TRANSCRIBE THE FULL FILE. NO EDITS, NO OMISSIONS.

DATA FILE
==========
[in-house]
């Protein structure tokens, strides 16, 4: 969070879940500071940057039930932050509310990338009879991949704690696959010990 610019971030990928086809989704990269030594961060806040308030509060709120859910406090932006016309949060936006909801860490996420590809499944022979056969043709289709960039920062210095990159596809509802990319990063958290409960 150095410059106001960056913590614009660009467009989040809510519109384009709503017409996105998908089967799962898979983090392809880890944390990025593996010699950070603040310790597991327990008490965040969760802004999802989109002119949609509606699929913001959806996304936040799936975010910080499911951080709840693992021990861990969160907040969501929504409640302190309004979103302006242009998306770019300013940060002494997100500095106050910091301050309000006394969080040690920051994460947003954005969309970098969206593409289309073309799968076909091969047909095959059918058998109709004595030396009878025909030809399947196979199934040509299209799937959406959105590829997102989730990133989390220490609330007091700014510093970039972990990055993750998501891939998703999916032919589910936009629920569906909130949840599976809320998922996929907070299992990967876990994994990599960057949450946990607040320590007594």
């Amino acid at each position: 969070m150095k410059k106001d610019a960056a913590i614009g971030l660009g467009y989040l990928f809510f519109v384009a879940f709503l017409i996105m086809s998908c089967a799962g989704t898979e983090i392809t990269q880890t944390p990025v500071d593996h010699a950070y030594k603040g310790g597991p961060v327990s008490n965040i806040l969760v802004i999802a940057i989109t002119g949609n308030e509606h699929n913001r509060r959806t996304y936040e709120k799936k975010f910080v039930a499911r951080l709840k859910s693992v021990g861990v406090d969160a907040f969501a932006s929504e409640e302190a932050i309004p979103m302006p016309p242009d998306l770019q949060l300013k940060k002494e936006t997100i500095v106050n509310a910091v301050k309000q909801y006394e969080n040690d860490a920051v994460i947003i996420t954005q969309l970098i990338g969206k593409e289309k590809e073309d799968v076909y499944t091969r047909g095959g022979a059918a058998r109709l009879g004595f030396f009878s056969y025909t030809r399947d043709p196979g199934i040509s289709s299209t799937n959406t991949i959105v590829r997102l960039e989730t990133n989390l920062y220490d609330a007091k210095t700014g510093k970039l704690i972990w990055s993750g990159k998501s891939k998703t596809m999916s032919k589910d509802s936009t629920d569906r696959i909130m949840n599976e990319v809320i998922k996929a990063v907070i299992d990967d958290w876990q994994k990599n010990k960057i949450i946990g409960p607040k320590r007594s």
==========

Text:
[in-house]
């Protein structure tokens, strides 16, 4: 969070879940500071940057039930932050509310990338009879991949704690696959010990 610019971030990928086809989704990269030594961060806040308030509060709120859910406090932006016309949060936006909801860490996420590809499944022979056969043709289709960039920062210095990159596809509802990319990063958290409960 150095410059106001960056913590614009660009467009989040809510519109384009709503017409996105998908089967799962898979983090392809880890944390990025593996010699950070603040310790597991327990008490965040969760802004999802989109002119949609509606699929913001959806996304936040799936975010910080499911951080709840693992021990861990969160907040969501929504409640302190309004979103302006242009998306770019300013940060002494997100500095106050910091301050309000006394969080040690920051994460947003954005969309970098969206593409289309073309799968076909091969047909095959059918058998109709004595030396009878025909030809399947196979199934040509299209799937959406959105590829997102989730990133989390220490609330007091700014510093970039972990990055993750998501891939998703999916032919589910936009629920569906909130949840599976809320998922996929907070299992990967876990994994990599960057949450946990607040320590007594």
């Amino acid at each position: 969070m150095k410059k106001d610019a960056a913590i614009g971030l660009g467009y989040l990928f809510f519109v384009a879940f709503l017409i996105m086809s998908c089967a799962g989704t898979e983090i392809t990269q880890t944390p990025v500071d593996h010699a950070y030594k603040g310790g597991p961060v327990s008490n965040i806040l969760v802004i999802a940057i989109t002119g949609n308030e509606h699929n913001r509060r959806t996304y936040e709120k799936k975010f910080v039930a499911r951080l709840k859910s693992v021990g861990v406090d969160a907040f969501a932006s929504e409640e302190a932050i309004p979103m302006p016309p242009d998306l770019q949060l300013k940060k002494e936006t997100i500095v106050n509310a910091v301050k309000q909801y006394e969080n040690d860490a920051v994460i947003i996420t954005q969309l970098i990338g969206k593409e289309k590809e073309d799968v076909y499944t091969r047909g095959g022979a059918a058998r109709l009879g004595f030396f009878s056969y025909t030809r399947d043709p196979g199934i040509s289709s299209t799937n959406t991949i959105v590829r997102l960039e989730t990133n989390l920062y220490d609330a007091k210095t700014g510093k970039l704690i972990w990055s993750g990159k998501s891939k998703t596809m999916s032919k589910d509802s936009t629920d569906r696959i909130m949840n599976e990319v809320i998922k996929a990063v907070i299992d990967d958290w876990q994994k990599n010990k960057i949450i946990g409960p607040k320590r007594s």